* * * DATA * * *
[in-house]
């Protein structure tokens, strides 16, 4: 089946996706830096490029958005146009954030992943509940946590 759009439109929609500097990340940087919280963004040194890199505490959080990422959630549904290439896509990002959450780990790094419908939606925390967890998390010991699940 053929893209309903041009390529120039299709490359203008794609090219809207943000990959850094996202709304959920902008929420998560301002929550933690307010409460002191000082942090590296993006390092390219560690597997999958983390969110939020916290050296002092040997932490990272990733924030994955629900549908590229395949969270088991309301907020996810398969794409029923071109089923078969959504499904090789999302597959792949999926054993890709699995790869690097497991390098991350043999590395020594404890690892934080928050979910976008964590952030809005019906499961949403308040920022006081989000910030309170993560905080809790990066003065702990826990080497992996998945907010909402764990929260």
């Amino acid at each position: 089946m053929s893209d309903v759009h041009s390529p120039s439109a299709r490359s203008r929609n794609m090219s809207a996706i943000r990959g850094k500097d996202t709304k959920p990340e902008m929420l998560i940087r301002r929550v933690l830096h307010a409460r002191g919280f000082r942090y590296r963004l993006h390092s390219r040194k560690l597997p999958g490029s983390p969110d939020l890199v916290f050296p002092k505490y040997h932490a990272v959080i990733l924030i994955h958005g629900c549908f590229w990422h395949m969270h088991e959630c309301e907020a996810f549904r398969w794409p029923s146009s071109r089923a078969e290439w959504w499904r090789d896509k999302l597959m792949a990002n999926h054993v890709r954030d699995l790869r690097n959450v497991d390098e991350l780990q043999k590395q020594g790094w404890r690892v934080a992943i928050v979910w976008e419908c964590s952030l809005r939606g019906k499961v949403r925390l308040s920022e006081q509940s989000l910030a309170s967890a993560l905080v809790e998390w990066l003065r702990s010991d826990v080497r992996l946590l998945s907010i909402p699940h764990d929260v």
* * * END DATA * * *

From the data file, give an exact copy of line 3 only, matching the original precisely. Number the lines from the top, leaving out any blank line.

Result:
């Amino acid at each position: 089946m053929s893209d309903v759009h041009s390529p120039s439109a299709r490359s203008r929609n794609m090219s809207a996706i943000r990959g850094k500097d996202t709304k959920p990340e902008m929420l998560i940087r301002r929550v933690l830096h307010a409460r002191g919280f000082r942090y590296r963004l993006h390092s390219r040194k560690l597997p999958g490029s983390p969110d939020l890199v916290f050296p002092k505490y040997h932490a990272v959080i990733l924030i994955h958005g629900c549908f590229w990422h395949m969270h088991e959630c309301e907020a996810f549904r398969w794409p029923s146009s071109r089923a078969e290439w959504w499904r090789d896509k999302l597959m792949a990002n999926h054993v890709r954030d699995l790869r690097n959450v497991d390098e991350l780990q043999k590395q020594g790094w404890r690892v934080a992943i928050v979910w976008e419908c964590s952030l809005r939606g019906k499961v949403r925390l308040s920022e006081q509940s989000l910030a309170s967890a993560l905080v809790e998390w990066l003065r702990s010991d826990v080497r992996l946590l998945s907010i909402p699940h764990d929260v």